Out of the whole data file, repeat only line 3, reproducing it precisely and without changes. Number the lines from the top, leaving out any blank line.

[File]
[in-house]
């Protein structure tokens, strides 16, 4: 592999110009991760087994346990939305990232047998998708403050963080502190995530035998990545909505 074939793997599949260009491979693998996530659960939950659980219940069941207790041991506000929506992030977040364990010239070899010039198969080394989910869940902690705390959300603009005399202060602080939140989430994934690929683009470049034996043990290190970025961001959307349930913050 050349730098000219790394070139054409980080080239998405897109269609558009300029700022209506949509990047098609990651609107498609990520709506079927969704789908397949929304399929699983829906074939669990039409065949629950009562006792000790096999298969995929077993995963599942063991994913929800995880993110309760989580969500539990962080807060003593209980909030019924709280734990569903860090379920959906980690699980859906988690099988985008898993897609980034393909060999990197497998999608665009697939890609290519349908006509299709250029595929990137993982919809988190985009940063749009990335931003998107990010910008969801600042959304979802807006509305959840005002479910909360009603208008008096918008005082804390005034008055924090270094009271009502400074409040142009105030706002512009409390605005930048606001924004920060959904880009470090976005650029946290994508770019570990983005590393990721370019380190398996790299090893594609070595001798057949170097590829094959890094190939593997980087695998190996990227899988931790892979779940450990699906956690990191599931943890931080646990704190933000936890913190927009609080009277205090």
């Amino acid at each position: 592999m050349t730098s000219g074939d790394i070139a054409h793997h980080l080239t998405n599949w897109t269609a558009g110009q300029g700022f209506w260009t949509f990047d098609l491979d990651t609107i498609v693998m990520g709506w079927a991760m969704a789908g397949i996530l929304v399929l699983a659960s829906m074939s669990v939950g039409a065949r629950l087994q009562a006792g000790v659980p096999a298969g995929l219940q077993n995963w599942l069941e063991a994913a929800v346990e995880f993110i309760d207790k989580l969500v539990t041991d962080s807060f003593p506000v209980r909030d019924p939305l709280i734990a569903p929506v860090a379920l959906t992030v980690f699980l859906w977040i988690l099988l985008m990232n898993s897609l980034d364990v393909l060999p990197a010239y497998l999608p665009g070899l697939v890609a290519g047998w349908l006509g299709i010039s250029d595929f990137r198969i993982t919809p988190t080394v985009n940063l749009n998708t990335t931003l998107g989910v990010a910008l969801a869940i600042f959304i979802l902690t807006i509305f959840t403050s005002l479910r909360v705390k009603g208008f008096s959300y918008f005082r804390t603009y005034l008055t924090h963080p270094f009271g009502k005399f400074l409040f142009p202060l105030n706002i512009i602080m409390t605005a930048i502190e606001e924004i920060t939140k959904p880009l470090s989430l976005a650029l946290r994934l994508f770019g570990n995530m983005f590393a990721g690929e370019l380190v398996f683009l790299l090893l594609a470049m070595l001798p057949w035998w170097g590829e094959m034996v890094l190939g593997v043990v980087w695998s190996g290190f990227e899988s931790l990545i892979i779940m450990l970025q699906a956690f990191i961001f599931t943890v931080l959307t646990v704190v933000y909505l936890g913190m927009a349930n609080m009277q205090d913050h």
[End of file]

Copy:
């Amino acid at each position: 592999m050349t730098s000219g074939d790394i070139a054409h793997h980080l080239t998405n599949w897109t269609a558009g110009q300029g700022f209506w260009t949509f990047d098609l491979d990651t609107i498609v693998m990520g709506w079927a991760m969704a789908g397949i996530l929304v399929l699983a659960s829906m074939s669990v939950g039409a065949r629950l087994q009562a006792g000790v659980p096999a298969g995929l219940q077993n995963w599942l069941e063991a994913a929800v346990e995880f993110i309760d207790k989580l969500v539990t041991d962080s807060f003593p506000v209980r909030d019924p939305l709280i734990a569903p929506v860090a379920l959906t992030v980690f699980l859906w977040i988690l099988l985008m990232n898993s897609l980034d364990v393909l060999p990197a010239y497998l999608p665009g070899l697939v890609a290519g047998w349908l006509g299709i010039s250029d595929f990137r198969i993982t919809p988190t080394v985009n940063l749009n998708t990335t931003l998107g989910v990010a910008l969801a869940i600042f959304i979802l902690t807006i509305f959840t403050s005002l479910r909360v705390k009603g208008f008096s959300y918008f005082r804390t603009y005034l008055t924090h963080p270094f009271g009502k005399f400074l409040f142009p202060l105030n706002i512009i602080m409390t605005a930048i502190e606001e924004i920060t939140k959904p880009l470090s989430l976005a650029l946290r994934l994508f770019g570990n995530m983005f590393a990721g690929e370019l380190v398996f683009l790299l090893l594609a470049m070595l001798p057949w035998w170097g590829e094959m034996v890094l190939g593997v043990v980087w695998s190996g290190f990227e899988s931790l990545i892979i779940m450990l970025q699906a956690f990191i961001f599931t943890v931080l959307t646990v704190v933000y909505l936890g913190m927009a349930n609080m009277q205090d913050h």